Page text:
Rumor from every corner of the Halosphere is that Jerry DiPoto is slated to be named the General Manager of the Angels after the conclusion of the World Series. The hiring has garnered much praise across the baseball spectrum. His charge is most certainly to return the Angel to the postseason. Here are some of the challenges that await him...
Mike Scioscia: The manager will most certainly not be calling the shots, but will he limited to just offering his opinion and what transpires if something happens about which he is not happy or was not asked for his input? Is the man who makes his players team players actually a team player himself?
Jeff Mathis: It is impossible to imagine any team in baseball trading for him so the underperforming package of potential must be released.
Vernon Wells: A masterstroke that may be beyond human ability would be to trade Wells, get anything that approximates contribution from the return of the trade and/or any salary relief.
Mike Trout: How this future superstar's trajectory is handled could influence the height of his performance ceiling. If he is ready for prime-time, is at the expense of Peter Bourjos or one of the aging vets?
Mark Trumbo: Some stat lines would indicate his stellar rookie campaign might be a mirage and to sell high in a trade is the best course of action, and yet, debunking projections has been this power hitter's calling card since being drafted, as is the consideration of playing on a fractured foot for seven weeks to end the season.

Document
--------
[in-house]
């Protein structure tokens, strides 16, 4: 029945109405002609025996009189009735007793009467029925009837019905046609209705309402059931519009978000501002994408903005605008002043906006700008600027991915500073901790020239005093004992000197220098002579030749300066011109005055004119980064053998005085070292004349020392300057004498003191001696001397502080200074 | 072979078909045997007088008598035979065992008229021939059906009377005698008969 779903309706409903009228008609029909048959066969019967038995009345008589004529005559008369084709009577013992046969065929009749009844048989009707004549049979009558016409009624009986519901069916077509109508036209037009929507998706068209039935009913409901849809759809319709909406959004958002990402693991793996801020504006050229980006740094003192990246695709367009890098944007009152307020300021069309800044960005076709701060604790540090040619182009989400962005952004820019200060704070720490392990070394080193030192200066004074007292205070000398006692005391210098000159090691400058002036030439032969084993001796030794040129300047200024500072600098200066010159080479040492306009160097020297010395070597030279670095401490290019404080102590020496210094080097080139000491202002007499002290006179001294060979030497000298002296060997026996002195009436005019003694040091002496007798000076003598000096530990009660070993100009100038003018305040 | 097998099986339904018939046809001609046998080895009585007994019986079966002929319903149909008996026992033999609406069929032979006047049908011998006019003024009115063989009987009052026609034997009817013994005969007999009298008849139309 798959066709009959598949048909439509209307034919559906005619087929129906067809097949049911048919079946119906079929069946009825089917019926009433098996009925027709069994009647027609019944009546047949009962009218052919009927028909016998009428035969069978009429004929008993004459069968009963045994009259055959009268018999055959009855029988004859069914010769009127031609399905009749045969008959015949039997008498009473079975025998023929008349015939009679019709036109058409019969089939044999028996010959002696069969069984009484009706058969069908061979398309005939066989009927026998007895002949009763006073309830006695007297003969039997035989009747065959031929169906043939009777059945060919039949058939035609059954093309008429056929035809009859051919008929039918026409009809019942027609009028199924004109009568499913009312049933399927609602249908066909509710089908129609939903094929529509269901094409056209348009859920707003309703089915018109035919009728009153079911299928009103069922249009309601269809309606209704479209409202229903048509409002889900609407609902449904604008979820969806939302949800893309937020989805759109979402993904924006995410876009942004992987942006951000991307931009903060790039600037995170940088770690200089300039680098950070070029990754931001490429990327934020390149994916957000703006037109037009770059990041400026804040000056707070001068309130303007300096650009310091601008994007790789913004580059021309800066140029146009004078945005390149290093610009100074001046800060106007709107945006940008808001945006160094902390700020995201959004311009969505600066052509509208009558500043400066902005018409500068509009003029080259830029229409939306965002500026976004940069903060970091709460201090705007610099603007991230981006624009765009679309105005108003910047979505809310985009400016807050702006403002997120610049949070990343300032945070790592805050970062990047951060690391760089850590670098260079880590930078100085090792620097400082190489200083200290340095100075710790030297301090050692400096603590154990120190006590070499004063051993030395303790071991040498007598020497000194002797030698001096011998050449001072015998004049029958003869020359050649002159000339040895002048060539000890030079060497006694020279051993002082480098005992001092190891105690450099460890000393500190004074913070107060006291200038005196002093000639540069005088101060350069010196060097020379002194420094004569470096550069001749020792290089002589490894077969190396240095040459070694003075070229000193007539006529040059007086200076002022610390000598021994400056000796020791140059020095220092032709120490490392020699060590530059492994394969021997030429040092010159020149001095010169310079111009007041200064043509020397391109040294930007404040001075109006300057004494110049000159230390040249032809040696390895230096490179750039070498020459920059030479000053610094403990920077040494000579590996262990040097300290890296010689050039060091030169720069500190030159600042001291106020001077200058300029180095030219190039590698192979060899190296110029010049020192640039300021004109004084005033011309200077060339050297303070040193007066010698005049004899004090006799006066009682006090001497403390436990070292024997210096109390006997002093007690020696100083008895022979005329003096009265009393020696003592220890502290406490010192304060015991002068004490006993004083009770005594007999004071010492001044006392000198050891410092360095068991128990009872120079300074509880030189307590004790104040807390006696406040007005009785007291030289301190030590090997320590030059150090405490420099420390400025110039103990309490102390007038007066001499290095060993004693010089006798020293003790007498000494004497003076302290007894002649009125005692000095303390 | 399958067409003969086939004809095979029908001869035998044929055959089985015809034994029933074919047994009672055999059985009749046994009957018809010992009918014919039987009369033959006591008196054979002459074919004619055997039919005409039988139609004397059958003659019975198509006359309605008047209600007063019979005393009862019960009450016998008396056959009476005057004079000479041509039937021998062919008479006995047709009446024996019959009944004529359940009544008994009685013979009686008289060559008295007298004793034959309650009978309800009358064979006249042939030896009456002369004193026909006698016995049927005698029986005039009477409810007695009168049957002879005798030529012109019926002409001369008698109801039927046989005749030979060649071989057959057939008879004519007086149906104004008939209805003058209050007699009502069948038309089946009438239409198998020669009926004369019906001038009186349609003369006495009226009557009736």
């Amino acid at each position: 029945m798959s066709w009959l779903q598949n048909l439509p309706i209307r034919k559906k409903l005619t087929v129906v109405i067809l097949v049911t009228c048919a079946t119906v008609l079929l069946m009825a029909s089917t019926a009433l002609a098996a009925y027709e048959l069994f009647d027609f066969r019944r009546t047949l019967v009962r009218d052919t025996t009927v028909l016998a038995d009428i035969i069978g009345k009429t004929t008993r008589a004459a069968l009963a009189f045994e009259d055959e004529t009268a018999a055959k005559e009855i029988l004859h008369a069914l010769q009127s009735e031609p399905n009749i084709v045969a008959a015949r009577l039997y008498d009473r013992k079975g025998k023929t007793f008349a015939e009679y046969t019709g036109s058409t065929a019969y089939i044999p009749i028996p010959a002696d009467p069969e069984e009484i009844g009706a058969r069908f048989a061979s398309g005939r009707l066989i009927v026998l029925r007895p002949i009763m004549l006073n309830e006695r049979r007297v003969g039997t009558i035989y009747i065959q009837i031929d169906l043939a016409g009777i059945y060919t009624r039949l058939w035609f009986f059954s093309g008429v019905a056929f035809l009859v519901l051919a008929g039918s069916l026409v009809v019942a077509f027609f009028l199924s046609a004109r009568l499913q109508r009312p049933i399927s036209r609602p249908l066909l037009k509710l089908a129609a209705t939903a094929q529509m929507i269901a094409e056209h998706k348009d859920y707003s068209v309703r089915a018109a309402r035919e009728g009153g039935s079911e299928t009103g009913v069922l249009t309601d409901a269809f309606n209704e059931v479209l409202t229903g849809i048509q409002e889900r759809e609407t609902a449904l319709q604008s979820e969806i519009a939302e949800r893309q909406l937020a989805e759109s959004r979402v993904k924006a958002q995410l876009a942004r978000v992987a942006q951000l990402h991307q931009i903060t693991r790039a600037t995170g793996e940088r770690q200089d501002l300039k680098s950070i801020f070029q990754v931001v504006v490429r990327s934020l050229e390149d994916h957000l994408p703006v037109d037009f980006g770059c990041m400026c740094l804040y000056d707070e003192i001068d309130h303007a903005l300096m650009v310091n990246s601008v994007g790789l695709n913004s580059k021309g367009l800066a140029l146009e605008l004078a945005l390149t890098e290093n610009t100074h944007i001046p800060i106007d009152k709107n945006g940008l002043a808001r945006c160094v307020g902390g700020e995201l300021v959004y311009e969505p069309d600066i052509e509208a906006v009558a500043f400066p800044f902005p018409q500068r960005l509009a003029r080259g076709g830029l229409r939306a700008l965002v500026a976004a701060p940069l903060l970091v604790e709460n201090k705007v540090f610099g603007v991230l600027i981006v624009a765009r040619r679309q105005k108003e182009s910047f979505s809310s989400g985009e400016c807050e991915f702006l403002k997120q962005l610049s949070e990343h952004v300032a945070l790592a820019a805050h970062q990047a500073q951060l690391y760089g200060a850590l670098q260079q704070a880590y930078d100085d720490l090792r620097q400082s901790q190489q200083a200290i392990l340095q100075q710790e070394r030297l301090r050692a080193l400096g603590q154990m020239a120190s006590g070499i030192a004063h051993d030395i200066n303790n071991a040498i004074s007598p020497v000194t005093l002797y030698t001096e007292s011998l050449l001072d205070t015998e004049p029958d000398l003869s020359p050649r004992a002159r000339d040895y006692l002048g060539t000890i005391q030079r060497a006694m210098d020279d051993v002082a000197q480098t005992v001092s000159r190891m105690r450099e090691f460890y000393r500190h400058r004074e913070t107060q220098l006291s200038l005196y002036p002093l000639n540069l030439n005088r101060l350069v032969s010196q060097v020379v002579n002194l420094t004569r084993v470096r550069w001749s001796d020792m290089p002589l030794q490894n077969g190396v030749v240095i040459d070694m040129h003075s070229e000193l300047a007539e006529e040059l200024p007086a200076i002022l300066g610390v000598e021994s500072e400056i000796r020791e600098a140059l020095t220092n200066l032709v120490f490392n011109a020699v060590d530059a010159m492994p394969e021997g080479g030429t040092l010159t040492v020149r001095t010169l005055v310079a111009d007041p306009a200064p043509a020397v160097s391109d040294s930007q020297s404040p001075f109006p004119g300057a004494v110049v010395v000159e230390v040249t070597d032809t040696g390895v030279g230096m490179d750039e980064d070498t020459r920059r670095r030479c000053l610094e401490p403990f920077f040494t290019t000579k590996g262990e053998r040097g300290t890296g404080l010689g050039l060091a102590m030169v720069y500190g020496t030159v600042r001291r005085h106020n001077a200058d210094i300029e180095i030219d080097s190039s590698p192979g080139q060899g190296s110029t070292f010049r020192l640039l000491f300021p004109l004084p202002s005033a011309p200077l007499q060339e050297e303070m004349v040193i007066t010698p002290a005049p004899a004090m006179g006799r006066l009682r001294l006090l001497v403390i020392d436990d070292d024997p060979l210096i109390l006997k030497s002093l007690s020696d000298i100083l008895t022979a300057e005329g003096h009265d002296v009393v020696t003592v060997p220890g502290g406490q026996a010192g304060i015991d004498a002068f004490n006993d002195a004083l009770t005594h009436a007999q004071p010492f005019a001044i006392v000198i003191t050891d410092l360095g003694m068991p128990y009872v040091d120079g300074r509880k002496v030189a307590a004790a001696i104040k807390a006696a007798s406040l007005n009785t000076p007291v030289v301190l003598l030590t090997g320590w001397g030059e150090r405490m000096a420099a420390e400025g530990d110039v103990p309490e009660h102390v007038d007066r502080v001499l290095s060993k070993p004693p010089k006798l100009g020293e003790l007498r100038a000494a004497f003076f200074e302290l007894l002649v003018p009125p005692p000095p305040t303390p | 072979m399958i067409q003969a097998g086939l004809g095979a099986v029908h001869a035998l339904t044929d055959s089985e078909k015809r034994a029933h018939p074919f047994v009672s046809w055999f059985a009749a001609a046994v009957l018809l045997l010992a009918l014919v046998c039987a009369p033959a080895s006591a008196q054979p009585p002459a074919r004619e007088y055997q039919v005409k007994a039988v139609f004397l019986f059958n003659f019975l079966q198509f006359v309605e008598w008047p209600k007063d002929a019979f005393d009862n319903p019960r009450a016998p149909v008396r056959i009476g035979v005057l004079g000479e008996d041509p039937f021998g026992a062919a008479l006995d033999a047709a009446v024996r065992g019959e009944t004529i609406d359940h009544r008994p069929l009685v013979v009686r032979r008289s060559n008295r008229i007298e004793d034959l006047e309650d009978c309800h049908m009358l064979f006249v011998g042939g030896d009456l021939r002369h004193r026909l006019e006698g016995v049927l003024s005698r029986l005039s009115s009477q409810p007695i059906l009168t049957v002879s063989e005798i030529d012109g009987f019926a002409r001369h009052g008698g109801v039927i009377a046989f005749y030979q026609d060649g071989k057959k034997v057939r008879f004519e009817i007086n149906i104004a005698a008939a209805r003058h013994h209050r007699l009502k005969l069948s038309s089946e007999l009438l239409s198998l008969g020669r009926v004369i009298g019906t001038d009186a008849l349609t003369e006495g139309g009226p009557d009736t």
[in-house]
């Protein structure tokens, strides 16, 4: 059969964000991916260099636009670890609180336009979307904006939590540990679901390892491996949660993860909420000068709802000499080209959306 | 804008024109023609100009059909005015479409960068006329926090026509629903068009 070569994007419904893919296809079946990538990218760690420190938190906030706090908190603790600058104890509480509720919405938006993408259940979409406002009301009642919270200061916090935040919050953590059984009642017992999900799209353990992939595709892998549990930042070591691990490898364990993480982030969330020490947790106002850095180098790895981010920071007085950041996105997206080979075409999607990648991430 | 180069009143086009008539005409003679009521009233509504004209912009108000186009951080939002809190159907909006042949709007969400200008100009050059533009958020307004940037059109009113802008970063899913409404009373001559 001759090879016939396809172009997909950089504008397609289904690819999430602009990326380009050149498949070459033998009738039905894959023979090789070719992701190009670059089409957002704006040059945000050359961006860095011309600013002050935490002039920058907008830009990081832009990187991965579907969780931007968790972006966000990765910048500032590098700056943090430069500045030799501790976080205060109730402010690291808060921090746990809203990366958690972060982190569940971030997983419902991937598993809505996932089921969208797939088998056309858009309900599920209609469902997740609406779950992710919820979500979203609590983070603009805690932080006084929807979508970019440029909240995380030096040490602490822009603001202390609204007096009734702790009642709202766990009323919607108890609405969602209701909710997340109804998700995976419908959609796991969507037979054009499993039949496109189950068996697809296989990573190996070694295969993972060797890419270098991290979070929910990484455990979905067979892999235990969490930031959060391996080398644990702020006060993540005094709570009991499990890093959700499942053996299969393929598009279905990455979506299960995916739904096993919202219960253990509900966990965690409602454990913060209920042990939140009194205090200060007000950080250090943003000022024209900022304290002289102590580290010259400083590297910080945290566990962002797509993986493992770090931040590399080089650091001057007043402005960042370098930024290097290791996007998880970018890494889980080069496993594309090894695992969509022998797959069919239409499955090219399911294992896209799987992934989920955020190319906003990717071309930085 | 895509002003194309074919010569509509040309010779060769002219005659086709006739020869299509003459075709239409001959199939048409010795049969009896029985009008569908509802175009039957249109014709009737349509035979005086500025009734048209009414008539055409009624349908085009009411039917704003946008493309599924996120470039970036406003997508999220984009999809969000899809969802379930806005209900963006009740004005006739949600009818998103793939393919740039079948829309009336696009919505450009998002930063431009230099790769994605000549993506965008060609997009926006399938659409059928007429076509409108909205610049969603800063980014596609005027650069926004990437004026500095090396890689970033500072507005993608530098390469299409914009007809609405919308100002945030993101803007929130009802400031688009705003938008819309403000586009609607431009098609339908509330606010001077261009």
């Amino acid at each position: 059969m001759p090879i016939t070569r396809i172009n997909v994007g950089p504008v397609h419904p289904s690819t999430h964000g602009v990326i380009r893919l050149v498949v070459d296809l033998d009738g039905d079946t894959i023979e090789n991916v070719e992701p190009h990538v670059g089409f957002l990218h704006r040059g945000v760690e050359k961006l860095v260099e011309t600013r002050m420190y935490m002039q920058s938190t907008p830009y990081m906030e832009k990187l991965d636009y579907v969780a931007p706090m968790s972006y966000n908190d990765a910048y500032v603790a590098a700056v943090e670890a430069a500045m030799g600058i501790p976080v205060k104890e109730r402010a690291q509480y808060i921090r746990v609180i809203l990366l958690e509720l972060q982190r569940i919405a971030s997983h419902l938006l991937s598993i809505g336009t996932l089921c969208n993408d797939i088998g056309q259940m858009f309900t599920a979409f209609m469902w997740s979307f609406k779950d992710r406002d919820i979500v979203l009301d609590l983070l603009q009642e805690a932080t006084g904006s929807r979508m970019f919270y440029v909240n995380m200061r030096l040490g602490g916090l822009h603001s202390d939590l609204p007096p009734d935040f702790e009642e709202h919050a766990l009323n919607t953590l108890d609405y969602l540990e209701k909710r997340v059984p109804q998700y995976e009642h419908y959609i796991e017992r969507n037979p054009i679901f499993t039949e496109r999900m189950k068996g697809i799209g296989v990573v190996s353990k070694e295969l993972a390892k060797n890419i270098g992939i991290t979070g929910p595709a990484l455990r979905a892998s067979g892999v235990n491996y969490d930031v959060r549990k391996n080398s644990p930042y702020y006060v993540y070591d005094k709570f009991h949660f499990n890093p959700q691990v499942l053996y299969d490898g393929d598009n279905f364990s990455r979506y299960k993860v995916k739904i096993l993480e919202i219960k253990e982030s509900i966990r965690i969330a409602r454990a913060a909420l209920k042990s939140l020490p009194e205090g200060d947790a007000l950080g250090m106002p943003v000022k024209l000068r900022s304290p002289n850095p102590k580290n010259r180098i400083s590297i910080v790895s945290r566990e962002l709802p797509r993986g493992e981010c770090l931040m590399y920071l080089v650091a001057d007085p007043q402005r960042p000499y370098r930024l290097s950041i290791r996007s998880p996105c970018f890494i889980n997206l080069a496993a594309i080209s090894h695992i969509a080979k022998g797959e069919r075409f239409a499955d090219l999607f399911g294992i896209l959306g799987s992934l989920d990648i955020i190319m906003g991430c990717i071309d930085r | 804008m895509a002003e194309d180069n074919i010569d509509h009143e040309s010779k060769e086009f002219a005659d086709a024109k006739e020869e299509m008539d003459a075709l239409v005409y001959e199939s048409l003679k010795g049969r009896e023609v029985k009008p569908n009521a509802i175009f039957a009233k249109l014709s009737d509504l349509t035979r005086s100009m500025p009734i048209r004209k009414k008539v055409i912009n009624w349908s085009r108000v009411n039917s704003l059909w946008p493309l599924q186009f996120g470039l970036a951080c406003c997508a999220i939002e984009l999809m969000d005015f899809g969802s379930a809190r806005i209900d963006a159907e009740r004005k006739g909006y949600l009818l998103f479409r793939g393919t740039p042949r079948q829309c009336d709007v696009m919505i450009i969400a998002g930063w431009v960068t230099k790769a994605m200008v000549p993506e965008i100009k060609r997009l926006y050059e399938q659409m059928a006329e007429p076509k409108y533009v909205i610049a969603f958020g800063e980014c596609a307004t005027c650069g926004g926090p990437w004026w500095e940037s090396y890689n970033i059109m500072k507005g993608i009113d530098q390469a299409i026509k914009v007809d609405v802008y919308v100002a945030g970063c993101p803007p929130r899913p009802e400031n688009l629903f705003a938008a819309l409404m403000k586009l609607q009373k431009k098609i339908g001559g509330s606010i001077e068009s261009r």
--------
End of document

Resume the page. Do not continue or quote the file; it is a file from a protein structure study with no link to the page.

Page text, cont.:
Kendrys Morales: If he is going to be healthy this year, can a two-year deal be constructed in order to benefit the Angels commitment? This is K-Mo's walk year and wouldn't you know it, his agent is Scott Boras.
David Eckstein: Will the gritty heart of the 2002 World Champions be coaxed out of retirement to become the team's leadoff hitter? Just kidding, gotta make sure you are paying attention.
Jordan Walden: Was it bad luck that delivered all those blown saves or inexperience from which the team will benefit looking forward? DiPoto is a former reliever and should know if selling high on what other teams will see as an affordable closer is the way to go.
Bobby Abreu: Would a National League team like a $9 million walk-taking singles hitter with great speed and no power?
Tyler Chatwood: Is there anyone else on this earth that can be this team's #5?
Howie Kendrick: Would you sign the keystone of this infield to a five year deal in his free agent walk year?
Dennis Kuhl: Will his budget to buy paintings for his favorite Yankees be cut?
And this is just the first day on the job...